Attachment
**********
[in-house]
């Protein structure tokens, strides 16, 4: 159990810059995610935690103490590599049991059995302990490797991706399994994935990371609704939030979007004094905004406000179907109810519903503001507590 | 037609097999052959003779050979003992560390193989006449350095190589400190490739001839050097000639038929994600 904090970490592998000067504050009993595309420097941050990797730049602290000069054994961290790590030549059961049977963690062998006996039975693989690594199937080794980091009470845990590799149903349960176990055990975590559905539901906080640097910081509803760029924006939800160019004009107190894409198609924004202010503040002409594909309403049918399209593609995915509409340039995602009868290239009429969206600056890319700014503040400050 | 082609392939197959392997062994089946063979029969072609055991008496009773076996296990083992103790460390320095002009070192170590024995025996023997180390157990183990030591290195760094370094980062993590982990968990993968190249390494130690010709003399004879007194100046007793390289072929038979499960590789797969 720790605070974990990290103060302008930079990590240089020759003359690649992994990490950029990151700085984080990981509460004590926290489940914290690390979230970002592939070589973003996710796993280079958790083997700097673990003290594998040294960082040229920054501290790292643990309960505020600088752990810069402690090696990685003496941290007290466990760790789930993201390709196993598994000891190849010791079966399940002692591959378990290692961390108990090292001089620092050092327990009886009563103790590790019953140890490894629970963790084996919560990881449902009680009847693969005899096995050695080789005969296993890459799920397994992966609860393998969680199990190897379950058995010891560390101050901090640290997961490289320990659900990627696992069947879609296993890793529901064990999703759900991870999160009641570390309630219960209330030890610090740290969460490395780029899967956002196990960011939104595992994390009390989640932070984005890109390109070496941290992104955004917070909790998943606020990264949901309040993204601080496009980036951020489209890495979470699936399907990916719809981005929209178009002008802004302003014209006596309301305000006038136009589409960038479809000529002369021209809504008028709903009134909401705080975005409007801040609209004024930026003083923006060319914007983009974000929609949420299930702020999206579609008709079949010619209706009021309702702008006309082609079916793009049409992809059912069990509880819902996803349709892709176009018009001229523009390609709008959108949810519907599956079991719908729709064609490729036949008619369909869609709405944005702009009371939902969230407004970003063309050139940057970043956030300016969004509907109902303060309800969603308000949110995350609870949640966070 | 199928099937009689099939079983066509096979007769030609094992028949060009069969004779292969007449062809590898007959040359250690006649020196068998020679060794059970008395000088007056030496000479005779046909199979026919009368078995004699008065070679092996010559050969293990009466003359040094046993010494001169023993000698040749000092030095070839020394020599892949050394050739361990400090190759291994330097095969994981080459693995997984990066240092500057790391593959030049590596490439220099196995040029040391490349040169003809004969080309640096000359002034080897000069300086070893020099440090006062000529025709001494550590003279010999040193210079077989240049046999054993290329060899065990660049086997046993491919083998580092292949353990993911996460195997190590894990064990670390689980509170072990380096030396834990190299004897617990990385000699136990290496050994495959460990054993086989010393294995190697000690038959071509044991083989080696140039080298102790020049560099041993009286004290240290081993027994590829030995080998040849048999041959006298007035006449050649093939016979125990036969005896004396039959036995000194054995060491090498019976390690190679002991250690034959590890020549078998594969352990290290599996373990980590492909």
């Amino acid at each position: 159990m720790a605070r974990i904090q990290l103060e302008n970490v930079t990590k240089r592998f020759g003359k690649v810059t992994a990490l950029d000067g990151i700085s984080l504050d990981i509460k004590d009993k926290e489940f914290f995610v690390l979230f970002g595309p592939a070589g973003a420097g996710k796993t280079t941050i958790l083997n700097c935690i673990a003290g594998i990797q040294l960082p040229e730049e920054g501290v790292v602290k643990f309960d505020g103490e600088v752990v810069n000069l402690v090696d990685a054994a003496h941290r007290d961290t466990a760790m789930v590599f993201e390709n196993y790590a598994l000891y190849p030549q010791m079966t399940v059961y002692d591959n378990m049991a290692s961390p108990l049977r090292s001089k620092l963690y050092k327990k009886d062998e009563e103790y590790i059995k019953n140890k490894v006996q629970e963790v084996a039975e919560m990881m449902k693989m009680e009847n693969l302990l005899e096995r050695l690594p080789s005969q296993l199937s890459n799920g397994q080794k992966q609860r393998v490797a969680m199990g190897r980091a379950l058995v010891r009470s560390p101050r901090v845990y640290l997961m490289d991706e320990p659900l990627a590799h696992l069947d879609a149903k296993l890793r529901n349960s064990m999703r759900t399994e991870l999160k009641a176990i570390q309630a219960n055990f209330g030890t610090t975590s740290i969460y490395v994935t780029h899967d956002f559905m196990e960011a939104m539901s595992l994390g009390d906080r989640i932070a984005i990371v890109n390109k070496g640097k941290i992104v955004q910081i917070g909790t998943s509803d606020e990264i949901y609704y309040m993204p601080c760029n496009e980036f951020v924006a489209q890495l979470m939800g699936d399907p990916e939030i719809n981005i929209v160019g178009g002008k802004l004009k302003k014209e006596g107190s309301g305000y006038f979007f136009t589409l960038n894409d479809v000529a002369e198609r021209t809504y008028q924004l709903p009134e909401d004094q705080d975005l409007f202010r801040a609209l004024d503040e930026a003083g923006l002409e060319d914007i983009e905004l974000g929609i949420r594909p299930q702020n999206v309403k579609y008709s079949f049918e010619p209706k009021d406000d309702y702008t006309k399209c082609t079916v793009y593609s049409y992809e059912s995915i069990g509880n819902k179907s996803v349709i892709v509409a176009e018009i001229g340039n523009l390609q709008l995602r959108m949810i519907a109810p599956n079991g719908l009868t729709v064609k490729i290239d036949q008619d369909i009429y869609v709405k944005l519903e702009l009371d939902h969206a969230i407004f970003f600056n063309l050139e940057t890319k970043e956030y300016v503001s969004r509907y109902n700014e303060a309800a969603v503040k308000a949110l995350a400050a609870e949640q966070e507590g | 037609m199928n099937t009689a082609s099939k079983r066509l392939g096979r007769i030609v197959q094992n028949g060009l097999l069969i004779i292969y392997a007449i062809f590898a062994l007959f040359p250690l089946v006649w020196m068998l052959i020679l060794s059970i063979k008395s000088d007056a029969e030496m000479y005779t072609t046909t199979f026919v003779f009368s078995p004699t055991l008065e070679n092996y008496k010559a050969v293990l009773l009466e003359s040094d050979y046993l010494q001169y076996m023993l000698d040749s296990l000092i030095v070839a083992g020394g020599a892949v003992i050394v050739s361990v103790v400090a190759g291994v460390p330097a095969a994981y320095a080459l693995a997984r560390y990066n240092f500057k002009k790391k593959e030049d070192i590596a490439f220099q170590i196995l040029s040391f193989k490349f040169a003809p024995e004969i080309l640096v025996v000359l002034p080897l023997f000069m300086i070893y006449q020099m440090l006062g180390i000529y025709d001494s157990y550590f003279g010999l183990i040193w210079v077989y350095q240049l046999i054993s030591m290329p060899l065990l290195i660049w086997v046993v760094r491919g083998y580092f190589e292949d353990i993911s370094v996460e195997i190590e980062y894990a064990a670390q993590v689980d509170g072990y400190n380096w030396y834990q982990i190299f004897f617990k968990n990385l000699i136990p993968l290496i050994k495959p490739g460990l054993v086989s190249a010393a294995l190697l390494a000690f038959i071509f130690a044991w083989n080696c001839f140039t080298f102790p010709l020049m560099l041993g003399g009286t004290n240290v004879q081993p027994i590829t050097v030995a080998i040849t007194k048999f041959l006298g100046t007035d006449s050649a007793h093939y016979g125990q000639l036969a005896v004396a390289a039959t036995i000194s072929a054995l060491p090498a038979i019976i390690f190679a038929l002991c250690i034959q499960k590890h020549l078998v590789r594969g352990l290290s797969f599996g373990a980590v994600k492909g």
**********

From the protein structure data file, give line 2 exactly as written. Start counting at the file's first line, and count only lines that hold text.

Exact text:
């Protein structure tokens, strides 16, 4: 159990810059995610935690103490590599049991059995302990490797991706399994994935990371609704939030979007004094905004406000179907109810519903503001507590 | 037609097999052959003779050979003992560390193989006449350095190589400190490739001839050097000639038929994600 904090970490592998000067504050009993595309420097941050990797730049602290000069054994961290790590030549059961049977963690062998006996039975693989690594199937080794980091009470845990590799149903349960176990055990975590559905539901906080640097910081509803760029924006939800160019004009107190894409198609924004202010503040002409594909309403049918399209593609995915509409340039995602009868290239009429969206600056890319700014503040400050 | 082609392939197959392997062994089946063979029969072609055991008496009773076996296990083992103790460390320095002009070192170590024995025996023997180390157990183990030591290195760094370094980062993590982990968990993968190249390494130690010709003399004879007194100046007793390289072929038979499960590789797969 720790605070974990990290103060302008930079990590240089020759003359690649992994990490950029990151700085984080990981509460004590926290489940914290690390979230970002592939070589973003996710796993280079958790083997700097673990003290594998040294960082040229920054501290790292643990309960505020600088752990810069402690090696990685003496941290007290466990760790789930993201390709196993598994000891190849010791079966399940002692591959378990290692961390108990090292001089620092050092327990009886009563103790590790019953140890490894629970963790084996919560990881449902009680009847693969005899096995050695080789005969296993890459799920397994992966609860393998969680199990190897379950058995010891560390101050901090640290997961490289320990659900990627696992069947879609296993890793529901064990999703759900991870999160009641570390309630219960209330030890610090740290969460490395780029899967956002196990960011939104595992994390009390989640932070984005890109390109070496941290992104955004917070909790998943606020990264949901309040993204601080496009980036951020489209890495979470699936399907990916719809981005929209178009002008802004302003014209006596309301305000006038136009589409960038479809000529002369021209809504008028709903009134909401705080975005409007801040609209004024930026003083923006060319914007983009974000929609949420299930702020999206579609008709079949010619209706009021309702702008006309082609079916793009049409992809059912069990509880819902996803349709892709176009018009001229523009390609709008959108949810519907599956079991719908729709064609490729036949008619369909869609709405944005702009009371939902969230407004970003063309050139940057970043956030300016969004509907109902303060309800969603308000949110995350609870949640966070 | 199928099937009689099939079983066509096979007769030609094992028949060009069969004779292969007449062809590898007959040359250690006649020196068998020679060794059970008395000088007056030496000479005779046909199979026919009368078995004699008065070679092996010559050969293990009466003359040094046993010494001169023993000698040749000092030095070839020394020599892949050394050739361990400090190759291994330097095969994981080459693995997984990066240092500057790391593959030049590596490439220099196995040029040391490349040169003809004969080309640096000359002034080897000069300086070893020099440090006062000529025709001494550590003279010999040193210079077989240049046999054993290329060899065990660049086997046993491919083998580092292949353990993911996460195997190590894990064990670390689980509170072990380096030396834990190299004897617990990385000699136990290496050994495959460990054993086989010393294995190697000690038959071509044991083989080696140039080298102790020049560099041993009286004290240290081993027994590829030995080998040849048999041959006298007035006449050649093939016979125990036969005896004396039959036995000194054995060491090498019976390690190679002991250690034959590890020549078998594969352990290290599996373990980590492909």